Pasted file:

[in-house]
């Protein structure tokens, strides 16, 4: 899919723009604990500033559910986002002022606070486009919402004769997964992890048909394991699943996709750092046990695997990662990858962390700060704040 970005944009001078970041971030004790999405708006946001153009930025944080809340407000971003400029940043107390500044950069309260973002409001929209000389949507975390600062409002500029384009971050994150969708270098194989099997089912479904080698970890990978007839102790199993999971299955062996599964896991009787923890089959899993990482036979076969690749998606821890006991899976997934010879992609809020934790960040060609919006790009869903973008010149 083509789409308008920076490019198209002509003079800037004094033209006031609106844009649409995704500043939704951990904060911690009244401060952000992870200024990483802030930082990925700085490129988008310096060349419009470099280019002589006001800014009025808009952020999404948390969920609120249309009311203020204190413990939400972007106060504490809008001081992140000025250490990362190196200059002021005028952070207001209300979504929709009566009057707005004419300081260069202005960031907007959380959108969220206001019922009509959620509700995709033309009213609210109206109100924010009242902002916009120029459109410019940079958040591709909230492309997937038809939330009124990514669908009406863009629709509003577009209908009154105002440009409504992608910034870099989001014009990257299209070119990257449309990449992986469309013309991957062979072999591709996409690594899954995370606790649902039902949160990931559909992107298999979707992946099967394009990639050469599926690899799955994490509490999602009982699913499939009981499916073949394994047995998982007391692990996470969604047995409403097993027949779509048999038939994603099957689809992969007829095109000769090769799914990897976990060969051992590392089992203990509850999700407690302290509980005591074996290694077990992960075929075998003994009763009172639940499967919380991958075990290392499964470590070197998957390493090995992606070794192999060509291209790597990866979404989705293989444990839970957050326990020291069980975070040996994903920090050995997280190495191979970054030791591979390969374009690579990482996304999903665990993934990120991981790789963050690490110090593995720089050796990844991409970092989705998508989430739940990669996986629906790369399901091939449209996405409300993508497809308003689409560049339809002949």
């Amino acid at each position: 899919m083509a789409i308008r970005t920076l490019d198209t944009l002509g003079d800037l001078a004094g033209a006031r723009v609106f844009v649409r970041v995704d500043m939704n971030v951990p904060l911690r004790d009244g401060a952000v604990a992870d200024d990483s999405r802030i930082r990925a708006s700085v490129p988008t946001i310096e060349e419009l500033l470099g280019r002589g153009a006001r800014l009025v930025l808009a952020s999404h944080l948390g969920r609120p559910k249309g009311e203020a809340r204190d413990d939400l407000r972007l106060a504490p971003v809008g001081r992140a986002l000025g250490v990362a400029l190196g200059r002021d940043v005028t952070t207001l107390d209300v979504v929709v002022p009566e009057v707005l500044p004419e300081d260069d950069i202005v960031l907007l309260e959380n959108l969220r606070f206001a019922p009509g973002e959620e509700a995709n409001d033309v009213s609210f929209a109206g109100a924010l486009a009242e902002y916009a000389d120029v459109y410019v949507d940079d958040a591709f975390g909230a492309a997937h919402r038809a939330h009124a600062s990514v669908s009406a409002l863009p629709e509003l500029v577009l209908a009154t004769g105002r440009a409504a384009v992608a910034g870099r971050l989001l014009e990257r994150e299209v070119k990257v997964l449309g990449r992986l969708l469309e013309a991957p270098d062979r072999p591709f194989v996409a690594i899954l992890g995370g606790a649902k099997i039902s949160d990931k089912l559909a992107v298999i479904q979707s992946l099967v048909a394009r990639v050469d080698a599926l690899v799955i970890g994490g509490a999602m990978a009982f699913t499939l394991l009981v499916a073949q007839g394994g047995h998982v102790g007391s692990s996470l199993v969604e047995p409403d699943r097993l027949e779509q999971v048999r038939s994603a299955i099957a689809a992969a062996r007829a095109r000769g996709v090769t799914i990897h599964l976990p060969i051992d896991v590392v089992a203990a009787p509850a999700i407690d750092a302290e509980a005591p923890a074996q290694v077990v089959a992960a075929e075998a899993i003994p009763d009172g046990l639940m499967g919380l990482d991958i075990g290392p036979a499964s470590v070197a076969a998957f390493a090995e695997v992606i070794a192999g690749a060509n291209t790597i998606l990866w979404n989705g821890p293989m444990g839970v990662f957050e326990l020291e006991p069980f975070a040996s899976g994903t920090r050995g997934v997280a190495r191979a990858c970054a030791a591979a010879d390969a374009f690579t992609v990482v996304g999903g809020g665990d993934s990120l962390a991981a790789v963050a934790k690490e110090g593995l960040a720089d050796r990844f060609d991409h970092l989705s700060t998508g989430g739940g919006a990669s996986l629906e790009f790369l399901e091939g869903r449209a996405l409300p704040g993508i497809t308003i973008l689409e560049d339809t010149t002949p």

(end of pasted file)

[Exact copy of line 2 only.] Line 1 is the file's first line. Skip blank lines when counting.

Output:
């Protein structure tokens, strides 16, 4: 899919723009604990500033559910986002002022606070486009919402004769997964992890048909394991699943996709750092046990695997990662990858962390700060704040 970005944009001078970041971030004790999405708006946001153009930025944080809340407000971003400029940043107390500044950069309260973002409001929209000389949507975390600062409002500029384009971050994150969708270098194989099997089912479904080698970890990978007839102790199993999971299955062996599964896991009787923890089959899993990482036979076969690749998606821890006991899976997934010879992609809020934790960040060609919006790009869903973008010149 083509789409308008920076490019198209002509003079800037004094033209006031609106844009649409995704500043939704951990904060911690009244401060952000992870200024990483802030930082990925700085490129988008310096060349419009470099280019002589006001800014009025808009952020999404948390969920609120249309009311203020204190413990939400972007106060504490809008001081992140000025250490990362190196200059002021005028952070207001209300979504929709009566009057707005004419300081260069202005960031907007959380959108969220206001019922009509959620509700995709033309009213609210109206109100924010009242902002916009120029459109410019940079958040591709909230492309997937038809939330009124990514669908009406863009629709509003577009209908009154105002440009409504992608910034870099989001014009990257299209070119990257449309990449992986469309013309991957062979072999591709996409690594899954995370606790649902039902949160990931559909992107298999979707992946099967394009990639050469599926690899799955994490509490999602009982699913499939009981499916073949394994047995998982007391692990996470969604047995409403097993027949779509048999038939994603099957689809992969007829095109000769090769799914990897976990060969051992590392089992203990509850999700407690302290509980005591074996290694077990992960075929075998003994009763009172639940499967919380991958075990290392499964470590070197998957390493090995992606070794192999060509291209790597990866979404989705293989444990839970957050326990020291069980975070040996994903920090050995997280190495191979970054030791591979390969374009690579990482996304999903665990993934990120991981790789963050690490110090593995720089050796990844991409970092989705998508989430739940990669996986629906790369399901091939449209996405409300993508497809308003689409560049339809002949």